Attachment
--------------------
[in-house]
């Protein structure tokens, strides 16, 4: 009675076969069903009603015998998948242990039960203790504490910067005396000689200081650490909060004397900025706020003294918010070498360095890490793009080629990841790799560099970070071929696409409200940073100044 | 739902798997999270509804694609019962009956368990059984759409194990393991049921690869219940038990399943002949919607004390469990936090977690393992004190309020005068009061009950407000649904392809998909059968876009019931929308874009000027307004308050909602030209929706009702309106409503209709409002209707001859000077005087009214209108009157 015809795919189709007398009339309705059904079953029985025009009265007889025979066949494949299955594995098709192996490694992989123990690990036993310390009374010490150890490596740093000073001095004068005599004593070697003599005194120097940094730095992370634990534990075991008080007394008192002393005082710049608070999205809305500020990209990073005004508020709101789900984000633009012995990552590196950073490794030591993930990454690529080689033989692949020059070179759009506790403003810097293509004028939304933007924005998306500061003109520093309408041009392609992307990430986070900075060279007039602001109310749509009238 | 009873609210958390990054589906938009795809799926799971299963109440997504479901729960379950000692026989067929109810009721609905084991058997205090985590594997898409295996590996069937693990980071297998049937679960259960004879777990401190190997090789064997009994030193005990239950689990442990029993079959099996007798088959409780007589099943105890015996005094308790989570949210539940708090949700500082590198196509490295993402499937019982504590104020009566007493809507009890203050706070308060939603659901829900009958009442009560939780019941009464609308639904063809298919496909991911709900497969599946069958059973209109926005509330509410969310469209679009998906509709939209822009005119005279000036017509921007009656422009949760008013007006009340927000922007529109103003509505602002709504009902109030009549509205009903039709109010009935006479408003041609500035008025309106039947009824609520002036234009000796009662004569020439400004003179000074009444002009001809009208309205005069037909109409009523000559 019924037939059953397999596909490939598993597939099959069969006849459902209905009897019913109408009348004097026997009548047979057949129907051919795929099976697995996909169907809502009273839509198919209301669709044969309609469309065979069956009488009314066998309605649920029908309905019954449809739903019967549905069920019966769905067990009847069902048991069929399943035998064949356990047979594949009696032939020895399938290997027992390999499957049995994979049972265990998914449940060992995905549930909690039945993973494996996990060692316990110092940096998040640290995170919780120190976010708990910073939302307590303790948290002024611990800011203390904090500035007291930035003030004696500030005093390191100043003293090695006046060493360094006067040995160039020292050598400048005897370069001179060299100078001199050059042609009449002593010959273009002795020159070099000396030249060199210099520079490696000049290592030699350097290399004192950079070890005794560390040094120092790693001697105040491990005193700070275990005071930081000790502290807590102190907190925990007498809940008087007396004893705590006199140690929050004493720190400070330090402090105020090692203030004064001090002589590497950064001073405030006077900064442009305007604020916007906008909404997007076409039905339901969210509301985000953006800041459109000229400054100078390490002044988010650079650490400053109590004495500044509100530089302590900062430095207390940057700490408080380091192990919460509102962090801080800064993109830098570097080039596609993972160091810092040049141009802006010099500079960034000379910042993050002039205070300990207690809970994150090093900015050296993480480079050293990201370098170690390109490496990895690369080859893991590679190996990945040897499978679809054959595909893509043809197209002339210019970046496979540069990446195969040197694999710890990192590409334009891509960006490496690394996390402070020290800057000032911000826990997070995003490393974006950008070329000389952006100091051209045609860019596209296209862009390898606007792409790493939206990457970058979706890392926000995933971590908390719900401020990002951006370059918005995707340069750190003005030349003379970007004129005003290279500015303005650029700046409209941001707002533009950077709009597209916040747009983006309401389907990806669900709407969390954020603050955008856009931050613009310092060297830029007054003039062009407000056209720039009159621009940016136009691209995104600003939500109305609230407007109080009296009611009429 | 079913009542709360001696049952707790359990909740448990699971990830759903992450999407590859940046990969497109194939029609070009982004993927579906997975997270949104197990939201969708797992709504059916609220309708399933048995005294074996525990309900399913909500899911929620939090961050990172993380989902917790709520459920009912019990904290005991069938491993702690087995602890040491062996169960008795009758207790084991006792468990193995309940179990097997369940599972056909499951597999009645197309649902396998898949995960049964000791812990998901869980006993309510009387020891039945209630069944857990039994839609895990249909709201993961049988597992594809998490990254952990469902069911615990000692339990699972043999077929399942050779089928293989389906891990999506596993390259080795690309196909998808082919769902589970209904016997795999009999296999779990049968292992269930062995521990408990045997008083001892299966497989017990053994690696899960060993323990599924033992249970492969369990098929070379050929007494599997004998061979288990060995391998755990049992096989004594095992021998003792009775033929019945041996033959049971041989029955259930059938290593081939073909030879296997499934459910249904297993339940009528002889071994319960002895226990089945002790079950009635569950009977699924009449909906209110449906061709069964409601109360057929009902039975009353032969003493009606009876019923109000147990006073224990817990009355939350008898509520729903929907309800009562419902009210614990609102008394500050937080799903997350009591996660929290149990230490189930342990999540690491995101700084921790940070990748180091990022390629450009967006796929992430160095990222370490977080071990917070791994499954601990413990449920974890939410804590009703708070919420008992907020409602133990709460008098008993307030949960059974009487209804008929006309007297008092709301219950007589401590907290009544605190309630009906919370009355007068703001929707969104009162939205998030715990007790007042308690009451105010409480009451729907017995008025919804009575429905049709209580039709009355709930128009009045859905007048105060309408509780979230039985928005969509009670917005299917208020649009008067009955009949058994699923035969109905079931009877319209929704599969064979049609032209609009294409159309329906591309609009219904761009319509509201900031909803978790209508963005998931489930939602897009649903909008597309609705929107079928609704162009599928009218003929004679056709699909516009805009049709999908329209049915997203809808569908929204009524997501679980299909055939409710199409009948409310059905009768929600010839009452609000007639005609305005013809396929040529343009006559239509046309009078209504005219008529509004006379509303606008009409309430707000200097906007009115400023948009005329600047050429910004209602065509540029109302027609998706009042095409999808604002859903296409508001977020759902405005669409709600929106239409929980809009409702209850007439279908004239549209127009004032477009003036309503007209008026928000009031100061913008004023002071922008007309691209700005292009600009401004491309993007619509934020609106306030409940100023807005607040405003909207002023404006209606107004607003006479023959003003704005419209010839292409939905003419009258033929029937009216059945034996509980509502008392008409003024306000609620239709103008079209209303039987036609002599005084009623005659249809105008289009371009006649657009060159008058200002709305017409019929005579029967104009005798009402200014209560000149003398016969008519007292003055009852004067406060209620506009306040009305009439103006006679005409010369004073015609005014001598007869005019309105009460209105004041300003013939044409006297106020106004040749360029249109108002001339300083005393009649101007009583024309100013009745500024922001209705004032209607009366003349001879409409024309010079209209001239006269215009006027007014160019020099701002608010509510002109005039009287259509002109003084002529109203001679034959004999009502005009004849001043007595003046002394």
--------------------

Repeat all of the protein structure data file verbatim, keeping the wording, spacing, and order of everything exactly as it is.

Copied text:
[in-house]
């Protein structure tokens, strides 16, 4: 009675076969069903009603015998998948242990039960203790504490910067005396000689200081650490909060004397900025706020003294918010070498360095890490793009080629990841790799560099970070071929696409409200940073100044 | 739902798997999270509804694609019962009956368990059984759409194990393991049921690869219940038990399943002949919607004390469990936090977690393992004190309020005068009061009950407000649904392809998909059968876009019931929308874009000027307004308050909602030209929706009702309106409503209709409002209707001859000077005087009214209108009157 015809795919189709007398009339309705059904079953029985025009009265007889025979066949494949299955594995098709192996490694992989123990690990036993310390009374010490150890490596740093000073001095004068005599004593070697003599005194120097940094730095992370634990534990075991008080007394008192002393005082710049608070999205809305500020990209990073005004508020709101789900984000633009012995990552590196950073490794030591993930990454690529080689033989692949020059070179759009506790403003810097293509004028939304933007924005998306500061003109520093309408041009392609992307990430986070900075060279007039602001109310749509009238 | 009873609210958390990054589906938009795809799926799971299963109440997504479901729960379950000692026989067929109810009721609905084991058997205090985590594997898409295996590996069937693990980071297998049937679960259960004879777990401190190997090789064997009994030193005990239950689990442990029993079959099996007798088959409780007589099943105890015996005094308790989570949210539940708090949700500082590198196509490295993402499937019982504590104020009566007493809507009890203050706070308060939603659901829900009958009442009560939780019941009464609308639904063809298919496909991911709900497969599946069958059973209109926005509330509410969310469209679009998906509709939209822009005119005279000036017509921007009656422009949760008013007006009340927000922007529109103003509505602002709504009902109030009549509205009903039709109010009935006479408003041609500035008025309106039947009824609520002036234009000796009662004569020439400004003179000074009444002009001809009208309205005069037909109409009523000559 019924037939059953397999596909490939598993597939099959069969006849459902209905009897019913109408009348004097026997009548047979057949129907051919795929099976697995996909169907809502009273839509198919209301669709044969309609469309065979069956009488009314066998309605649920029908309905019954449809739903019967549905069920019966769905067990009847069902048991069929399943035998064949356990047979594949009696032939020895399938290997027992390999499957049995994979049972265990998914449940060992995905549930909690039945993973494996996990060692316990110092940096998040640290995170919780120190976010708990910073939302307590303790948290002024611990800011203390904090500035007291930035003030004696500030005093390191100043003293090695006046060493360094006067040995160039020292050598400048005897370069001179060299100078001199050059042609009449002593010959273009002795020159070099000396030249060199210099520079490696000049290592030699350097290399004192950079070890005794560390040094120092790693001697105040491990005193700070275990005071930081000790502290807590102190907190925990007498809940008087007396004893705590006199140690929050004493720190400070330090402090105020090692203030004064001090002589590497950064001073405030006077900064442009305007604020916007906008909404997007076409039905339901969210509301985000953006800041459109000229400054100078390490002044988010650079650490400053109590004495500044509100530089302590900062430095207390940057700490408080380091192990919460509102962090801080800064993109830098570097080039596609993972160091810092040049141009802006010099500079960034000379910042993050002039205070300990207690809970994150090093900015050296993480480079050293990201370098170690390109490496990895690369080859893991590679190996990945040897499978679809054959595909893509043809197209002339210019970046496979540069990446195969040197694999710890990192590409334009891509960006490496690394996390402070020290800057000032911000826990997070995003490393974006950008070329000389952006100091051209045609860019596209296209862009390898606007792409790493939206990457970058979706890392926000995933971590908390719900401020990002951006370059918005995707340069750190003005030349003379970007004129005003290279500015303005650029700046409209941001707002533009950077709009597209916040747009983006309401389907990806669900709407969390954020603050955008856009931050613009310092060297830029007054003039062009407000056209720039009159621009940016136009691209995104600003939500109305609230407007109080009296009611009429 | 079913009542709360001696049952707790359990909740448990699971990830759903992450999407590859940046990969497109194939029609070009982004993927579906997975997270949104197990939201969708797992709504059916609220309708399933048995005294074996525990309900399913909500899911929620939090961050990172993380989902917790709520459920009912019990904290005991069938491993702690087995602890040491062996169960008795009758207790084991006792468990193995309940179990097997369940599972056909499951597999009645197309649902396998898949995960049964000791812990998901869980006993309510009387020891039945209630069944857990039994839609895990249909709201993961049988597992594809998490990254952990469902069911615990000692339990699972043999077929399942050779089928293989389906891990999506596993390259080795690309196909998808082919769902589970209904016997795999009999296999779990049968292992269930062995521990408990045997008083001892299966497989017990053994690696899960060993323990599924033992249970492969369990098929070379050929007494599997004998061979288990060995391998755990049992096989004594095992021998003792009775033929019945041996033959049971041989029955259930059938290593081939073909030879296997499934459910249904297993339940009528002889071994319960002895226990089945002790079950009635569950009977699924009449909906209110449906061709069964409601109360057929009902039975009353032969003493009606009876019923109000147990006073224990817990009355939350008898509520729903929907309800009562419902009210614990609102008394500050937080799903997350009591996660929290149990230490189930342990999540690491995101700084921790940070990748180091990022390629450009967006796929992430160095990222370490977080071990917070791994499954601990413990449920974890939410804590009703708070919420008992907020409602133990709460008098008993307030949960059974009487209804008929006309007297008092709301219950007589401590907290009544605190309630009906919370009355007068703001929707969104009162939205998030715990007790007042308690009451105010409480009451729907017995008025919804009575429905049709209580039709009355709930128009009045859905007048105060309408509780979230039985928005969509009670917005299917208020649009008067009955009949058994699923035969109905079931009877319209929704599969064979049609032209609009294409159309329906591309609009219904761009319509509201900031909803978790209508963005998931489930939602897009649903909008597309609705929107079928609704162009599928009218003929004679056709699909516009805009049709999908329209049915997203809808569908929204009524997501679980299909055939409710199409009948409310059905009768929600010839009452609000007639005609305005013809396929040529343009006559239509046309009078209504005219008529509004006379509303606008009409309430707000200097906007009115400023948009005329600047050429910004209602065509540029109302027609998706009042095409999808604002859903296409508001977020759902405005669409709600929106239409929980809009409702209850007439279908004239549209127009004032477009003036309503007209008026928000009031100061913008004023002071922008007309691209700005292009600009401004491309993007619509934020609106306030409940100023807005607040405003909207002023404006209606107004607003006479023959003003704005419209010839292409939905003419009258033929029937009216059945034996509980509502008392008409003024306000609620239709103008079209209303039987036609002599005084009623005659249809105008289009371009006649657009060159008058200002709305017409019929005579029967104009005798009402200014209560000149003398016969008519007292003055009852004067406060209620506009306040009305009439103006006679005409010369004073015609005014001598007869005019309105009460209105004041300003013939044409006297106020106004040749360029249109108002001339300083005393009649101007009583024309100013009745500024922001209705004032209607009366003349001879409409024309010079209209001239006269215009006027007014160019020099701002608010509510002109005039009287259509002109003084002529109203001679034959004999009502005009004849001043007595003046002394």